For high school and junior high students, science class can be a place where one can learn about humans' insignificant place in the world's ecosystem, or how to jump rope using cat intestines. It all really depends on what kind of teacher is running the show. But even the most creative of public school educators don't often find themselves at the middle of a police investigation due to their teaching practices, like one teacher in Idaho who allegedly fed a puppy to a snapping turtle in front of a bunch of students.
According to East Idaho News, Robert Crosland allegedly served the reptile a defenseless pup one day after school last week. Now, police are investigating exactly what went down after a local animal rights activist reported Crosland for animal cruelty, USA Today reports. KSTU reports the dog was alive when it was eaten, though it was apparently sick, for whatever that's worth, and the school superintendent hasn't commented on how many students were present.
The school district has been vague about the situation, describing it as a "regrettable circumstance involving some of the biological specimens" at the middle school in Preston, Idaho, and hasn't confirmed whether or not some students caught a glimpse of the show. Crosland reportedly has a history of feeding other animals (like mice and birds) to his collection of reptiles—but there are a whole host of questions that still need answering. First and foremost:
Where'd you get the puppy?
Was it his own dog? And, if so, how many times did it have to pee all over the carpet or chew up furniture before he got so pissed off he allegedly fed it to a turtle? Was the thing so sick he couldn't pay for it to be euthanized? And if it wasn't his own pup, how does one find an ailing, dying puppy to turn into reptile chow? Do you go rummaging around near some dumpster for strays? Take out an ad on Craigslist?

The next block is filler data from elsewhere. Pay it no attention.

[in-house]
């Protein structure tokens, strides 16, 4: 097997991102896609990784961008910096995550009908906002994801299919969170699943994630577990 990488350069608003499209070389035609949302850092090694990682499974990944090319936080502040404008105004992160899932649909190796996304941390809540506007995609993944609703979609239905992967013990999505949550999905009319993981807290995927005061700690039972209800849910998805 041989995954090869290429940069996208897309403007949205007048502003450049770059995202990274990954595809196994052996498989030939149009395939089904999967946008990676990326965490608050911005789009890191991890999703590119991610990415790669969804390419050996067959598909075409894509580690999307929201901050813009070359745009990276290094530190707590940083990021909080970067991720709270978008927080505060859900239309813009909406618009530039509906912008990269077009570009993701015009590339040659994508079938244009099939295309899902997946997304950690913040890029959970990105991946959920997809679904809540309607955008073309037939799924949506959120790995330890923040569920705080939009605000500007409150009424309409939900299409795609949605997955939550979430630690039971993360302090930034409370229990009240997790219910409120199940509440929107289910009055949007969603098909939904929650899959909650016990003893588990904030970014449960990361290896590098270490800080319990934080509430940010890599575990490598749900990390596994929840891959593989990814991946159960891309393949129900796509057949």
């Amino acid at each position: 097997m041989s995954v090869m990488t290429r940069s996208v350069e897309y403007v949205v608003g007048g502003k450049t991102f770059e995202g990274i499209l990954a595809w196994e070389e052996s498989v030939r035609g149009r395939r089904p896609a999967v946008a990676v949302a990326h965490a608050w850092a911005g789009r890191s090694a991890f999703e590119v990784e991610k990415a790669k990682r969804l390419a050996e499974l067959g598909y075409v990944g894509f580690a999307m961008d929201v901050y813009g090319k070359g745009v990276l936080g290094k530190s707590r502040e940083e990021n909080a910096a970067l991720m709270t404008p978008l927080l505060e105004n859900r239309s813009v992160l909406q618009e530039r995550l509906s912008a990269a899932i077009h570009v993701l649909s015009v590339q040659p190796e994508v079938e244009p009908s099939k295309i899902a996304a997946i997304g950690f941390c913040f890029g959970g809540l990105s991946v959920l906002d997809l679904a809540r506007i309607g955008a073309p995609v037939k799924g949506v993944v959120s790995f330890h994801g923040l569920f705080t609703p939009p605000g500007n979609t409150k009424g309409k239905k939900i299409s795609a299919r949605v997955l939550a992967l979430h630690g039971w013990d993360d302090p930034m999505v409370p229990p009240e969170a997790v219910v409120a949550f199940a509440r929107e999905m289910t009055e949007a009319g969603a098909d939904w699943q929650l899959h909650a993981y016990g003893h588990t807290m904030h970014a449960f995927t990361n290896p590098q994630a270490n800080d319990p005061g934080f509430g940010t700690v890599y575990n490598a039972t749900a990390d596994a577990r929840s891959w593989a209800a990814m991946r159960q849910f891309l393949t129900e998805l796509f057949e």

Do snapping turtles even eat dogs?
It turns out that snapping turtles do, evidently, eat more than plants and small fish. Usually, the omnivores will chow down on insects, spiders, frogs, snakes, birds, small mammals, and even their own kind, but cute, dying puppies doesn't seem to be a consistent menu item. It's likely then that this incident started, like any well-designed experiment, with Crosland posing a question: Will my snapping turtle eat a live puppy? Then came the background research before Crosland, science teacher that he is, ostensibly formed his hypothesis: When presented with a live puppy, my snapping turtle will, in fact, eat it. Which would make this one of the most fucked up "experiments" of all time.
Is this part of the Common Core?
Maybe this puppy was mauled to death by a snapping turtle due to one man's bad judgment, but just maybe, there's some fucked-up chapter in the Common Core curriculum nobody knows about. Next to the segment on cumulus clouds, before you get to sedimentary rocks and stalactites, perhaps there's a paragraph all about the best way to feed a bloodthirsty reptile the cutest animal known to man. Or maybe Crosland just went a little off book.
What kind of lesson were you trying to teach here?
Assuming that a handful of students may have witnessed this atrocity, Crosland ostensibly could have used it as a lesson. But what the hell do you learn from watching a turtle eat an innocent ball of fluff alive? If Crosland wanted to enlighten his students about the fact that snapping turtles will chow down on pretty much anything, he could've just told them. Maybe he wanted to show them exactly how powerful the reptiles' jaws are—but, you know, that's why we have YouTube. So what the hell was the point, here? Something about the circle of life? We've got Planet Earth for that.
What kind of puppy was it?
Admittedly, this doesn't really matter. Still, we'd like to know.
What did puppies ever do to you?
It's understandable to take out some mangy, problematic pest like a possum, or feed a turtle a rat, because they’re gross, and there are too many of them. But a puppy? What could anyone possibly have against puppies?
For now, Crosland is still teaching at Preston Junior High School as local law enforcement continues its investigation. Maybe police will turn up some dog-related horror story from Crosland's past—a Rottweiler bit him as a kid, or some neighborhood mutt spent years dropping deuces in his lawn. Who knows: Maybe, long, long ago, some dog ate one of his pet turtles, and last week's "experiment" was just payback.
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